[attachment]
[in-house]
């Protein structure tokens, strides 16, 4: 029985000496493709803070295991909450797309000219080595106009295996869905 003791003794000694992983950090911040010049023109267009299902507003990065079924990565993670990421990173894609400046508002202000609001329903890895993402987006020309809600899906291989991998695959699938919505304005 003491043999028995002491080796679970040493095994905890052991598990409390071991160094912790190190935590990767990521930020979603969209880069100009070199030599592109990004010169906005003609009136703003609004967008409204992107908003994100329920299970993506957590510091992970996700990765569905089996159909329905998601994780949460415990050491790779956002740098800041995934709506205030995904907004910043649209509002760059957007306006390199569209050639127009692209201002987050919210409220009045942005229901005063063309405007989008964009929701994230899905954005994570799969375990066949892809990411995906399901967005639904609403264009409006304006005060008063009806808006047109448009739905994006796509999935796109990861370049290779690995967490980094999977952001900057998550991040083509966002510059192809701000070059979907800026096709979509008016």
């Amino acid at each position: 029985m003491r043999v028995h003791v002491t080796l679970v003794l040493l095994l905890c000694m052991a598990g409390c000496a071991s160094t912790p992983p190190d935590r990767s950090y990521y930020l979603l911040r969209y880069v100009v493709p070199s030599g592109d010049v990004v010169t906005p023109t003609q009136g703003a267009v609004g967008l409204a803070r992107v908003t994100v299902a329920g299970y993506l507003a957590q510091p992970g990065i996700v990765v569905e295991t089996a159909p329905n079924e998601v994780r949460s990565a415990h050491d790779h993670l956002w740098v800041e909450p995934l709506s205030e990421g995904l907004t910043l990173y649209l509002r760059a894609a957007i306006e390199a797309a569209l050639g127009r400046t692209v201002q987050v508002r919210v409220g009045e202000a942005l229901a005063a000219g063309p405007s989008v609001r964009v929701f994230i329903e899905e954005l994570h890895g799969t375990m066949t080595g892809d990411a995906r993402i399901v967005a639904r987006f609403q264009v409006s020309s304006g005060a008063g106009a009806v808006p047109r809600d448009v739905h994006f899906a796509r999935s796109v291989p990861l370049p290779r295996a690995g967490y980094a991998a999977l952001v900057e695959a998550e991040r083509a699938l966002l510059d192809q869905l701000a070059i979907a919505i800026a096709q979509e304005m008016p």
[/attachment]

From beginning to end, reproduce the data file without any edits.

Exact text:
[in-house]
């Protein structure tokens, strides 16, 4: 029985000496493709803070295991909450797309000219080595106009295996869905 003791003794000694992983950090911040010049023109267009299902507003990065079924990565993670990421990173894609400046508002202000609001329903890895993402987006020309809600899906291989991998695959699938919505304005 003491043999028995002491080796679970040493095994905890052991598990409390071991160094912790190190935590990767990521930020979603969209880069100009070199030599592109990004010169906005003609009136703003609004967008409204992107908003994100329920299970993506957590510091992970996700990765569905089996159909329905998601994780949460415990050491790779956002740098800041995934709506205030995904907004910043649209509002760059957007306006390199569209050639127009692209201002987050919210409220009045942005229901005063063309405007989008964009929701994230899905954005994570799969375990066949892809990411995906399901967005639904609403264009409006304006005060008063009806808006047109448009739905994006796509999935796109990861370049290779690995967490980094999977952001900057998550991040083509966002510059192809701000070059979907800026096709979509008016």
């Amino acid at each position: 029985m003491r043999v028995h003791v002491t080796l679970v003794l040493l095994l905890c000694m052991a598990g409390c000496a071991s160094t912790p992983p190190d935590r990767s950090y990521y930020l979603l911040r969209y880069v100009v493709p070199s030599g592109d010049v990004v010169t906005p023109t003609q009136g703003a267009v609004g967008l409204a803070r992107v908003t994100v299902a329920g299970y993506l507003a957590q510091p992970g990065i996700v990765v569905e295991t089996a159909p329905n079924e998601v994780r949460s990565a415990h050491d790779h993670l956002w740098v800041e909450p995934l709506s205030e990421g995904l907004t910043l990173y649209l509002r760059a894609a957007i306006e390199a797309a569209l050639g127009r400046t692209v201002q987050v508002r919210v409220g009045e202000a942005l229901a005063a000219g063309p405007s989008v609001r964009v929701f994230i329903e899905e954005l994570h890895g799969t375990m066949t080595g892809d990411a995906r993402i399901v967005a639904r987006f609403q264009v409006s020309s304006g005060a008063g106009a009806v808006p047109r809600d448009v739905h994006f899906a796509r999935s796109v291989p990861l370049p290779r295996a690995g967490y980094a991998a999977l952001v900057e695959a998550e991040r083509a699938l966002l510059d192809q869905l701000a070059i979907a919505i800026a096709q979509e304005m008016p």